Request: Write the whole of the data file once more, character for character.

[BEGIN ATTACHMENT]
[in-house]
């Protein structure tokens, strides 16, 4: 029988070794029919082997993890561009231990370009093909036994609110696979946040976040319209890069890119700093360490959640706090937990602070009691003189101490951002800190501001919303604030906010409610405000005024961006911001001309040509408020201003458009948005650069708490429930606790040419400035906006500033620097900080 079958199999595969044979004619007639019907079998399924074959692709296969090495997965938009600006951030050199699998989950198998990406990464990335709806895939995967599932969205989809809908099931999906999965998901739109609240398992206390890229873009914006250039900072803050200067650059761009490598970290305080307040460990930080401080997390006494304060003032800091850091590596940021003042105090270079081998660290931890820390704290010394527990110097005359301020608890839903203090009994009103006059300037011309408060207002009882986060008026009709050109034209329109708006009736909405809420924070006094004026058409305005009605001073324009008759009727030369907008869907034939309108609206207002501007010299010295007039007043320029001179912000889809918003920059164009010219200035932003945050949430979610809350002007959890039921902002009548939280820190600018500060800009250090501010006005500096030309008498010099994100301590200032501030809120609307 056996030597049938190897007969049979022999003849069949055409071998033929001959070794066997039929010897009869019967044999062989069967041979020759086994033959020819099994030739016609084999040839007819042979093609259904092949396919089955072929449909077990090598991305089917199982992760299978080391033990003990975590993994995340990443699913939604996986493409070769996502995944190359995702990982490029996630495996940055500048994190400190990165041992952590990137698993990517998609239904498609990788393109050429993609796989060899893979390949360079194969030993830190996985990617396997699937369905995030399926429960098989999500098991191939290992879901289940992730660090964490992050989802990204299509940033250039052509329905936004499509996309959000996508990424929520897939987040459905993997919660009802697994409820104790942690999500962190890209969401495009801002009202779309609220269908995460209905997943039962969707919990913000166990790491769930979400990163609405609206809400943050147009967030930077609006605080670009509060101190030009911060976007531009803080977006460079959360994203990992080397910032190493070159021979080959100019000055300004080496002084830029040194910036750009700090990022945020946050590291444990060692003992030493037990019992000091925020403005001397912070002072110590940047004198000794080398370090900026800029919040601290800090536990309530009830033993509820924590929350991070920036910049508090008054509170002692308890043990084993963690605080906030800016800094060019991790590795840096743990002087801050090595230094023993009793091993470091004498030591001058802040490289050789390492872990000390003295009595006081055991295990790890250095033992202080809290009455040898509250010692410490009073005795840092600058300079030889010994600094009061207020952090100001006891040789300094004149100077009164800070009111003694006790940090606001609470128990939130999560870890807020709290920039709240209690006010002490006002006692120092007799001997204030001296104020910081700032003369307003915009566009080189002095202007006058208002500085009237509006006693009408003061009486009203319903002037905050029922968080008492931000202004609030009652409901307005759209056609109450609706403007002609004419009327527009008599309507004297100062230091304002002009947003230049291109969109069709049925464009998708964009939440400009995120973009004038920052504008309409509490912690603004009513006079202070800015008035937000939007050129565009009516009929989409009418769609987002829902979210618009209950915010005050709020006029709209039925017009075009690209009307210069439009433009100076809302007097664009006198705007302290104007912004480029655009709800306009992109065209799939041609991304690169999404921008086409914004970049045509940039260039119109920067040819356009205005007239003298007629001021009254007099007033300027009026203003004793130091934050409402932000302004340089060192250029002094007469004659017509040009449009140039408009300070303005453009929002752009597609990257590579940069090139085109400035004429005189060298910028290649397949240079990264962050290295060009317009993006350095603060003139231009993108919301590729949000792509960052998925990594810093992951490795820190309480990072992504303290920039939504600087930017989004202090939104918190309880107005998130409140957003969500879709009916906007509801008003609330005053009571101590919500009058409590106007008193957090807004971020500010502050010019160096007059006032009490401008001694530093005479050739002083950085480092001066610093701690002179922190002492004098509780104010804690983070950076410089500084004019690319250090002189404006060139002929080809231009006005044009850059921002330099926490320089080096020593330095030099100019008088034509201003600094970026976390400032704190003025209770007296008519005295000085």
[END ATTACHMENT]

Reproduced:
[in-house]
């Protein structure tokens, strides 16, 4: 029988070794029919082997993890561009231990370009093909036994609110696979946040976040319209890069890119700093360490959640706090937990602070009691003189101490951002800190501001919303604030906010409610405000005024961006911001001309040509408020201003458009948005650069708490429930606790040419400035906006500033620097900080 079958199999595969044979004619007639019907079998399924074959692709296969090495997965938009600006951030050199699998989950198998990406990464990335709806895939995967599932969205989809809908099931999906999965998901739109609240398992206390890229873009914006250039900072803050200067650059761009490598970290305080307040460990930080401080997390006494304060003032800091850091590596940021003042105090270079081998660290931890820390704290010394527990110097005359301020608890839903203090009994009103006059300037011309408060207002009882986060008026009709050109034209329109708006009736909405809420924070006094004026058409305005009605001073324009008759009727030369907008869907034939309108609206207002501007010299010295007039007043320029001179912000889809918003920059164009010219200035932003945050949430979610809350002007959890039921902002009548939280820190600018500060800009250090501010006005500096030309008498010099994100301590200032501030809120609307 056996030597049938190897007969049979022999003849069949055409071998033929001959070794066997039929010897009869019967044999062989069967041979020759086994033959020819099994030739016609084999040839007819042979093609259904092949396919089955072929449909077990090598991305089917199982992760299978080391033990003990975590993994995340990443699913939604996986493409070769996502995944190359995702990982490029996630495996940055500048994190400190990165041992952590990137698993990517998609239904498609990788393109050429993609796989060899893979390949360079194969030993830190996985990617396997699937369905995030399926429960098989999500098991191939290992879901289940992730660090964490992050989802990204299509940033250039052509329905936004499509996309959000996508990424929520897939987040459905993997919660009802697994409820104790942690999500962190890209969401495009801002009202779309609220269908995460209905997943039962969707919990913000166990790491769930979400990163609405609206809400943050147009967030930077609006605080670009509060101190030009911060976007531009803080977006460079959360994203990992080397910032190493070159021979080959100019000055300004080496002084830029040194910036750009700090990022945020946050590291444990060692003992030493037990019992000091925020403005001397912070002072110590940047004198000794080398370090900026800029919040601290800090536990309530009830033993509820924590929350991070920036910049508090008054509170002692308890043990084993963690605080906030800016800094060019991790590795840096743990002087801050090595230094023993009793091993470091004498030591001058802040490289050789390492872990000390003295009595006081055991295990790890250095033992202080809290009455040898509250010692410490009073005795840092600058300079030889010994600094009061207020952090100001006891040789300094004149100077009164800070009111003694006790940090606001609470128990939130999560870890807020709290920039709240209690006010002490006002006692120092007799001997204030001296104020910081700032003369307003915009566009080189002095202007006058208002500085009237509006006693009408003061009486009203319903002037905050029922968080008492931000202004609030009652409901307005759209056609109450609706403007002609004419009327527009008599309507004297100062230091304002002009947003230049291109969109069709049925464009998708964009939440400009995120973009004038920052504008309409509490912690603004009513006079202070800015008035937000939007050129565009009516009929989409009418769609987002829902979210618009209950915010005050709020006029709209039925017009075009690209009307210069439009433009100076809302007097664009006198705007302290104007912004480029655009709800306009992109065209799939041609991304690169999404921008086409914004970049045509940039260039119109920067040819356009205005007239003298007629001021009254007099007033300027009026203003004793130091934050409402932000302004340089060192250029002094007469004659017509040009449009140039408009300070303005453009929002752009597609990257590579940069090139085109400035004429005189060298910028290649397949240079990264962050290295060009317009993006350095603060003139231009993108919301590729949000792509960052998925990594810093992951490795820190309480990072992504303290920039939504600087930017989004202090939104918190309880107005998130409140957003969500879709009916906007509801008003609330005053009571101590919500009058409590106007008193957090807004971020500010502050010019160096007059006032009490401008001694530093005479050739002083950085480092001066610093701690002179922190002492004098509780104010804690983070950076410089500084004019690319250090002189404006060139002929080809231009006005044009850059921002330099926490320089080096020593330095030099100019008088034509201003600094970026976390400032704190003025209770007296008519005295000085």